Canadian workers need a decent pay raise. Wages continue to rise slowly, and have increased at far lower rates than CEO pay – including public sector CEOs.

Base wages in major collective agreements settled in 2016 increased by an average of just 1.3 per cent, well below the rates of inflation expected for the duration of these agreements. As the table shows, with the exception of PEI, average negotiated wage increases from 2016 will fall below the expected Consumer Price Index increase over the next two years.

Average weekly earnings and average hourly earnings for all workers, unionized and non-unionized, increased by just 0.4 per cent and 1.1 per cent in 2016, the lowest in decades.  Meanwhile the average annual compensation paid to Canada’s top 100 CEOs reached $9.5 million each in 2015, 6.8 per cent above the previous year’s average. Much CEO compensation comes as stock options and shares. Stock options, and any increase in share value, are taxed at half the rate that ordinary workers’ pay on their employment income.

Public sector wage scales are more equitable than in the private sector, but compensation for many public sector executives is also getting disturbingly high, while pay for most public sector workers languishes. For example, over the eight years from 2008 to 2016, the pay for BC’s top civil servant increased by 25 per cent to $366,000, twice the 12.6 per cent average base wage increase for BC public sector workers during the same period.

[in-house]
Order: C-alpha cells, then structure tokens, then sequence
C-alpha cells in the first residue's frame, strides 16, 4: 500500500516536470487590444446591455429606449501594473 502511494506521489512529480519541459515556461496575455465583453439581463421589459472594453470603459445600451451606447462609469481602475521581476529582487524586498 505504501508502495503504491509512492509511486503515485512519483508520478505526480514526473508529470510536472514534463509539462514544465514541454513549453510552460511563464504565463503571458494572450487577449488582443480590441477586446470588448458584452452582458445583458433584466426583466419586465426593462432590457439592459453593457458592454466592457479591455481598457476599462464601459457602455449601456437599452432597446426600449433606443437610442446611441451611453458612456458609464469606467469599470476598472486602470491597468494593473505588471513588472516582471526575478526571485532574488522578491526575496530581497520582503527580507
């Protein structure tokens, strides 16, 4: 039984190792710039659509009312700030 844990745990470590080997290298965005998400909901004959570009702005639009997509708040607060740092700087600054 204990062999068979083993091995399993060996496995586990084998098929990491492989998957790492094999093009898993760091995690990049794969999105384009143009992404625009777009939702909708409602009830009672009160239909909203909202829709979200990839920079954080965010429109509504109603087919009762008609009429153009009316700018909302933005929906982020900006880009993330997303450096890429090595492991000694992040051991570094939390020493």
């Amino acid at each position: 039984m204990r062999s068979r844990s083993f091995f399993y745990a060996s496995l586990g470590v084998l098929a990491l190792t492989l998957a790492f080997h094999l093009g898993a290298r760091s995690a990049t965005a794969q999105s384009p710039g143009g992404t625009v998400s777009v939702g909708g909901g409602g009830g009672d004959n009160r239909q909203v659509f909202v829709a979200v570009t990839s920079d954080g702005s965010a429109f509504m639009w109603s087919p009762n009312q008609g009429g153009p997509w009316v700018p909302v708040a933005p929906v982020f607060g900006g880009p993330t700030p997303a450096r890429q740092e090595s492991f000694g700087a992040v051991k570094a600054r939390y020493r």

Pay for Ontario’s top civil servant increased by 33 per cent to $427,326 between 2008 and 2015, more than twice the average pay increase for Ontario public sector workers during that period. Meanwhile, annual compensation for the CEOs of Ontario Power Generation and the newly privatized Hydro One could soon reach $4 million each.

We need to put a stop to runaway CEO pay and ensure workers get decent pay raises instead.

Wage and price increases

Canadian average

Federal

BC

AB

SK

MB

ON

PQ

NB

NS

PEI

NL

Average base wage increase in major settlements 2016

1.3%

1.3%

1.3%

1.2%

1.0%

1.7%

1.5%

1.1%

1.8%

1.7%

2.6%

1.9%

CPI inflation 2016

1.4%

1.4%

1.8%

1.1%

1.1%

1.3%

1.8%

0.7%

2.2%

1.2%

1.2%

2.7%

Inflation average forecast 2017*

2.2%

2.2%

2.0%

1.9%

2.1%

2.2%

2.3%

1.8%

2.4%

2.1%

2.1%

2.9%

Inflation average forecast 2018*

2.0%

2.0%

1.8%

2.1%

2.2%

2.1%

2.0%

1.9%

1.9%

2.0%

2.0%

1.9%

* Based on latest forecasts by TD Bank, RBC and BMO banks to 8 Nov 2016, and wage settlements from Labour Canada http://www.labour.gc.ca/eng/resources/info/datas/wages/index.shtml